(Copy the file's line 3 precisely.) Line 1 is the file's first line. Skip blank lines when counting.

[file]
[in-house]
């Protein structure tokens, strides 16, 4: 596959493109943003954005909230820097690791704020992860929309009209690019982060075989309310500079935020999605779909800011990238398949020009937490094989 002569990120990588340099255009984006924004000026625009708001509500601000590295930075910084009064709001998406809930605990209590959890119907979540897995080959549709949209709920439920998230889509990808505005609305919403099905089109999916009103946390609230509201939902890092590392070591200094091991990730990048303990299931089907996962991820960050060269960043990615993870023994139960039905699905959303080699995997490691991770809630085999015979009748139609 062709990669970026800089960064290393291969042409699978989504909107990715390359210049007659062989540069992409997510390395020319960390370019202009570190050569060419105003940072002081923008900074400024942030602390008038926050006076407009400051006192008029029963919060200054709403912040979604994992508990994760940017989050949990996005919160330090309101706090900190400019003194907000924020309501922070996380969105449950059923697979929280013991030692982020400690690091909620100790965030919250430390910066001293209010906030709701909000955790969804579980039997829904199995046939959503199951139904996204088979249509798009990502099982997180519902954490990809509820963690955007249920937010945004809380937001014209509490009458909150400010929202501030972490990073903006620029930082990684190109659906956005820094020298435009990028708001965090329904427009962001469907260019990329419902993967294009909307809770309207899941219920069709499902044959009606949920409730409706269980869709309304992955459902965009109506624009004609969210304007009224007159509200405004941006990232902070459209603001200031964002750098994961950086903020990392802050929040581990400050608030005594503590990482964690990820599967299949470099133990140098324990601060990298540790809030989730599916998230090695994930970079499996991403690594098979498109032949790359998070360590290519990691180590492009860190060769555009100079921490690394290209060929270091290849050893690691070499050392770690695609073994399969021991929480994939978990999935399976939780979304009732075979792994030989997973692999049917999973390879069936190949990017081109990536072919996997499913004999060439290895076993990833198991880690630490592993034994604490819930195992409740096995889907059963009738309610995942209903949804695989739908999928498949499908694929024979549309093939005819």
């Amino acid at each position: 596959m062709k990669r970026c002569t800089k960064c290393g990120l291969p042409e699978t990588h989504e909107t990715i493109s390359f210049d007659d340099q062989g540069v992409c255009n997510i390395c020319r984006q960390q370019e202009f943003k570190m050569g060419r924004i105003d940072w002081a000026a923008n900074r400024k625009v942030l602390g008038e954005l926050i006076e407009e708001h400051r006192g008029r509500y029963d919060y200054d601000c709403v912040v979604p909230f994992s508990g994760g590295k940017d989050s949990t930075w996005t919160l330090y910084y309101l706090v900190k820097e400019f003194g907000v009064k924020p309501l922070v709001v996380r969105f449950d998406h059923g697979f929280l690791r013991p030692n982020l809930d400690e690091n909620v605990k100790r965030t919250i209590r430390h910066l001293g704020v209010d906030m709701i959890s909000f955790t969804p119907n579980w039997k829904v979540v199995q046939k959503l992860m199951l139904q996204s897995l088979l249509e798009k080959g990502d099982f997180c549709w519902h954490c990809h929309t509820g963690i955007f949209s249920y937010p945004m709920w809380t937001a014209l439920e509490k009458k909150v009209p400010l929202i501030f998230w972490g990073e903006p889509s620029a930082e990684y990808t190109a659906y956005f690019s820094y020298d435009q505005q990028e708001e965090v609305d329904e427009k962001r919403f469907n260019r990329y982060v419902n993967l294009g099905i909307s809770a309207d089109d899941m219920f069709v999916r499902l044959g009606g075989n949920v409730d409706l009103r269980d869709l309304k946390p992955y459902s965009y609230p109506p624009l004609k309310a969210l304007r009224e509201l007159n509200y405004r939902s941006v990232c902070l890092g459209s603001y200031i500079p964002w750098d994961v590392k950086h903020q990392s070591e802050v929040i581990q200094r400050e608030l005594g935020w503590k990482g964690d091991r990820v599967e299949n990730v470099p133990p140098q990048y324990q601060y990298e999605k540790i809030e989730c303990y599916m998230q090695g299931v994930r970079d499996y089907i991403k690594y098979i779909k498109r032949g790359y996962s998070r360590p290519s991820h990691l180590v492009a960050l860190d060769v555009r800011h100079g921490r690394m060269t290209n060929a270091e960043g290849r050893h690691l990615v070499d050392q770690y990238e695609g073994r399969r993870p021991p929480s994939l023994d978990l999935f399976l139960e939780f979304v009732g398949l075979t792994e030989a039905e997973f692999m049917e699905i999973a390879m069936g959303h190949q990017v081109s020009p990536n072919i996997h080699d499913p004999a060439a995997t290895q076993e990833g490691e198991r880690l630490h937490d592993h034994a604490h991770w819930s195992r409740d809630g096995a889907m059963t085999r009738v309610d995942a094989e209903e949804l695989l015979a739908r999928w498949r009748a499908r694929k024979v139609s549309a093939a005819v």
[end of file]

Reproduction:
């Amino acid at each position: 596959m062709k990669r970026c002569t800089k960064c290393g990120l291969p042409e699978t990588h989504e909107t990715i493109s390359f210049d007659d340099q062989g540069v992409c255009n997510i390395c020319r984006q960390q370019e202009f943003k570190m050569g060419r924004i105003d940072w002081a000026a923008n900074r400024k625009v942030l602390g008038e954005l926050i006076e407009e708001h400051r006192g008029r509500y029963d919060y200054d601000c709403v912040v979604p909230f994992s508990g994760g590295k940017d989050s949990t930075w996005t919160l330090y910084y309101l706090v900190k820097e400019f003194g907000v009064k924020p309501l922070v709001v996380r969105f449950d998406h059923g697979f929280l690791r013991p030692n982020l809930d400690e690091n909620v605990k100790r965030t919250i209590r430390h910066l001293g704020v209010d906030m709701i959890s909000f955790t969804p119907n579980w039997k829904v979540v199995q046939k959503l992860m199951l139904q996204s897995l088979l249509e798009k080959g990502d099982f997180c549709w519902h954490c990809h929309t509820g963690i955007f949209s249920y937010p945004m709920w809380t937001a014209l439920e509490k009458k909150v009209p400010l929202i501030f998230w972490g990073e903006p889509s620029a930082e990684y990808t190109a659906y956005f690019s820094y020298d435009q505005q990028e708001e965090v609305d329904e427009k962001r919403f469907n260019r990329y982060v419902n993967l294009g099905i909307s809770a309207d089109d899941m219920f069709v999916r499902l044959g009606g075989n949920v409730d409706l009103r269980d869709l309304k946390p992955y459902s965009y609230p109506p624009l004609k309310a969210l304007r009224e509201l007159n509200y405004r939902s941006v990232c902070l890092g459209s603001y200031i500079p964002w750098d994961v590392k950086h903020q990392s070591e802050v929040i581990q200094r400050e608030l005594g935020w503590k990482g964690d091991r990820v599967e299949n990730v470099p133990p140098q990048y324990q601060y990298e999605k540790i809030e989730c303990y599916m998230q090695g299931v994930r970079d499996y089907i991403k690594y098979i779909k498109r032949g790359y996962s998070r360590p290519s991820h990691l180590v492009a960050l860190d060769v555009r800011h100079g921490r690394m060269t290209n060929a270091e960043g290849r050893h690691l990615v070499d050392q770690y990238e695609g073994r399969r993870p021991p929480s994939l023994d978990l999935f399976l139960e939780f979304v009732g398949l075979t792994e030989a039905e997973f692999m049917e699905i999973a390879m069936g959303h190949q990017v081109s020009p990536n072919i996997h080699d499913p004999a060439a995997t290895q076993e990833g490691e198991r880690l630490h937490d592993h034994a604490h991770w819930s195992r409740d809630g096995a889907m059963t085999r009738v309610d995942a094989e209903e949804l695989l015979a739908r999928w498949r009748a499908r694929k024979v139609s549309a093939a005819v």